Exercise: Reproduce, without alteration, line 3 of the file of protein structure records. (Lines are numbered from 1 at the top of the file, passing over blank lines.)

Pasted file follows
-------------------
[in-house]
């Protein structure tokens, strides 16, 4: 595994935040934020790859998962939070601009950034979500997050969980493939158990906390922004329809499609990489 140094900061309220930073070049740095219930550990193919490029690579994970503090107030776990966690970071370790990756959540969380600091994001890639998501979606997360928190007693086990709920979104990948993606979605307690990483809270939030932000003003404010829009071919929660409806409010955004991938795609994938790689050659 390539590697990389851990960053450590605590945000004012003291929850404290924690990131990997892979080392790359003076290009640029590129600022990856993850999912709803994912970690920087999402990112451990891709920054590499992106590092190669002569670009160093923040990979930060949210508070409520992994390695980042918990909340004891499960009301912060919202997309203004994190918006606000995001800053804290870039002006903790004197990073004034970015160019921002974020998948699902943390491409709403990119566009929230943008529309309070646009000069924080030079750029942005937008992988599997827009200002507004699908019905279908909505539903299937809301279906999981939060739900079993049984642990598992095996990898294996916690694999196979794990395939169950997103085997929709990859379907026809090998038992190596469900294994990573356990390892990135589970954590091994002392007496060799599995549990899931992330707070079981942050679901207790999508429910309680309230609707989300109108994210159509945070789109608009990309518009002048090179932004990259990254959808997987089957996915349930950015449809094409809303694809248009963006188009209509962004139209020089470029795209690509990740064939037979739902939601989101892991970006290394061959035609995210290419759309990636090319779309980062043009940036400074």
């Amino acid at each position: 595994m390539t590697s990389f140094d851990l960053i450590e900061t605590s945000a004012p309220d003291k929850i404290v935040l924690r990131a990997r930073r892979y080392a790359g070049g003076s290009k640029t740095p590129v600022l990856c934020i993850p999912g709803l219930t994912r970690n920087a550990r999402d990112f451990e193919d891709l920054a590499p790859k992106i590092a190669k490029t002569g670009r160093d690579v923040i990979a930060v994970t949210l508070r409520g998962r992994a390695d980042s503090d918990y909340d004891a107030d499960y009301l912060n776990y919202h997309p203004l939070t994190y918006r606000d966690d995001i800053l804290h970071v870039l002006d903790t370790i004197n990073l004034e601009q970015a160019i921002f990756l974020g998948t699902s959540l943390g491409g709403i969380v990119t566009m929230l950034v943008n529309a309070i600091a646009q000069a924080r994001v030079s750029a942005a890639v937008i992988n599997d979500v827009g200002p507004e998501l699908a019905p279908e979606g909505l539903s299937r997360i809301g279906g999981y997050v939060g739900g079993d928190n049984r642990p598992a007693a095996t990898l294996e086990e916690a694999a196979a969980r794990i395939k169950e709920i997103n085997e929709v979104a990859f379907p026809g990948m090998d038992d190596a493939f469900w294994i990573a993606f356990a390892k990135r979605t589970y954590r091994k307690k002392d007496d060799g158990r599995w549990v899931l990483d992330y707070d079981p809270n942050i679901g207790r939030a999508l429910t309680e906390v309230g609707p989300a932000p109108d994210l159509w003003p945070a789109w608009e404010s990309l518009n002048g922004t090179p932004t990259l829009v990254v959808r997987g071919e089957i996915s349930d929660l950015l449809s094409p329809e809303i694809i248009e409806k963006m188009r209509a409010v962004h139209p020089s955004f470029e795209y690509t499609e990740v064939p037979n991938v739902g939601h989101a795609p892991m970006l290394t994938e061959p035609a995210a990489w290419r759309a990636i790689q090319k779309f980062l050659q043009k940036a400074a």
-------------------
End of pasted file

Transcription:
């Amino acid at each position: 595994m390539t590697s990389f140094d851990l960053i450590e900061t605590s945000a004012p309220d003291k929850i404290v935040l924690r990131a990997r930073r892979y080392a790359g070049g003076s290009k640029t740095p590129v600022l990856c934020i993850p999912g709803l219930t994912r970690n920087a550990r999402d990112f451990e193919d891709l920054a590499p790859k992106i590092a190669k490029t002569g670009r160093d690579v923040i990979a930060v994970t949210l508070r409520g998962r992994a390695d980042s503090d918990y909340d004891a107030d499960y009301l912060n776990y919202h997309p203004l939070t994190y918006r606000d966690d995001i800053l804290h970071v870039l002006d903790t370790i004197n990073l004034e601009q970015a160019i921002f990756l974020g998948t699902s959540l943390g491409g709403i969380v990119t566009m929230l950034v943008n529309a309070i600091a646009q000069a924080r994001v030079s750029a942005a890639v937008i992988n599997d979500v827009g200002p507004e998501l699908a019905p279908e979606g909505l539903s299937r997360i809301g279906g999981y997050v939060g739900g079993d928190n049984r642990p598992a007693a095996t990898l294996e086990e916690a694999a196979a969980r794990i395939k169950e709920i997103n085997e929709v979104a990859f379907p026809g990948m090998d038992d190596a493939f469900w294994i990573a993606f356990a390892k990135r979605t589970y954590r091994k307690k002392d007496d060799g158990r599995w549990v899931l990483d992330y707070d079981p809270n942050i679901g207790r939030a999508l429910t309680e906390v309230g609707p989300a932000p109108d994210l159509w003003p945070a789109w608009e404010s990309l518009n002048g922004t090179p932004t990259l829009v990254v959808r997987g071919e089957i996915s349930d929660l950015l449809s094409p329809e809303i694809i248009e409806k963006m188009r209509a409010v962004h139209p020089s955004f470029e795209y690509t499609e990740v064939p037979n991938v739902g939601h989101a795609p892991m970006l290394t994938e061959p035609a995210a990489w290419r759309a990636i790689q090319k779309f980062l050659q043009k940036a400074a």